Wheels & Casters

A Guide to Industrial Wheels

A shiny steel wheel with a green Nyloil bushing sits on several pieces of wood with attachment hardware nearby


What you need to know for your industrial track and wheel system

A shiny steel wheel with a green Nyloil bushing sits on several pieces of wood with attachment hardware nearby
This double-flanged wheel, used in wood drying kilns, has a Nyloil bushing.

Industrial steel wheels are used in places like manufacturing, mining, and storage to run carts and other equipment along tracks. Production on rails is orderly and predictable. Track systems also save energy and maintenance compared to wheeled vehicles. Before you order wheels, take time to consider the specific needs of your application.

What are these wheels going to be used for?

Although metal wheels all may look similar, low RPM wheels used in industrial applications are not the same as the high-capacity, high-velocity wheels used by trains, subways, and light rail.

Materials, manufacturing processes, size, working profile, safe working load, and the bushings or bearings used in high velocity applications are all quite different to those needed for low RPM applications. A fast-moving train needs to deal with braking, corners, load redistribution, and efficient transfer of power to the wheels.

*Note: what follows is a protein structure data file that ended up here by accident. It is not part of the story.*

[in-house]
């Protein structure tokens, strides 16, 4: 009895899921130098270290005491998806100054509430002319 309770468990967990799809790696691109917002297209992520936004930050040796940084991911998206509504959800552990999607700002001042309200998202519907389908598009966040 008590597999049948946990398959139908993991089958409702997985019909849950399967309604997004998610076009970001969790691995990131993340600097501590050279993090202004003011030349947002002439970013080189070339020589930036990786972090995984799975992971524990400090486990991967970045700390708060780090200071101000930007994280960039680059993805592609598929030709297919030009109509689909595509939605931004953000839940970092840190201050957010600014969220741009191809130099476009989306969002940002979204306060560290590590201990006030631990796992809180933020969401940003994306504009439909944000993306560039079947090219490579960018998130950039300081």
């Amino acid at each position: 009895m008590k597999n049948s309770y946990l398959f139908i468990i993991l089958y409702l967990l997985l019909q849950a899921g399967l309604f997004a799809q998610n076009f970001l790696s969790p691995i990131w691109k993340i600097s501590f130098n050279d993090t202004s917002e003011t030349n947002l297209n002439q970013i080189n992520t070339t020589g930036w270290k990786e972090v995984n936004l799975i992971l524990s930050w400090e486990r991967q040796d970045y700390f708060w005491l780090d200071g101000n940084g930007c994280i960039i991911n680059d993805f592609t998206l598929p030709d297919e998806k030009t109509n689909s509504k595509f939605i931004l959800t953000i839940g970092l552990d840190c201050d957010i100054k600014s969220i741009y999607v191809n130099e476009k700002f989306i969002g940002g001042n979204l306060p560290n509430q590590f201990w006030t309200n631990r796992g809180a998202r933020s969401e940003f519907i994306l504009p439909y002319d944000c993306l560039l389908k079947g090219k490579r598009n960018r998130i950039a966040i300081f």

Reliance Foundry’s industrial wheels are rated for 3 mph and lower.

A kiln-cart laden with lumber sits on a rail surrounded by sawdust and wood debris
Different alloys are used for high-speed wheels like those on a train and low-speed ones like those on a kiln-cart.

What metal should industrial wheels be made from?

Different alloys are used for high speed vs. low speed industrial wheels.

Anything moving people also tends to use high speed train wheel standards even if they move more slowly, for safety factors. ASTM A551 specifies the carbon steel alloys used for these purposes. The steel alloys must be heat treated to withstand the high velocity, high RPMs, heavy loads, and severe braking. In some places it may be AISI 1060 or 1070 carbon steels specified.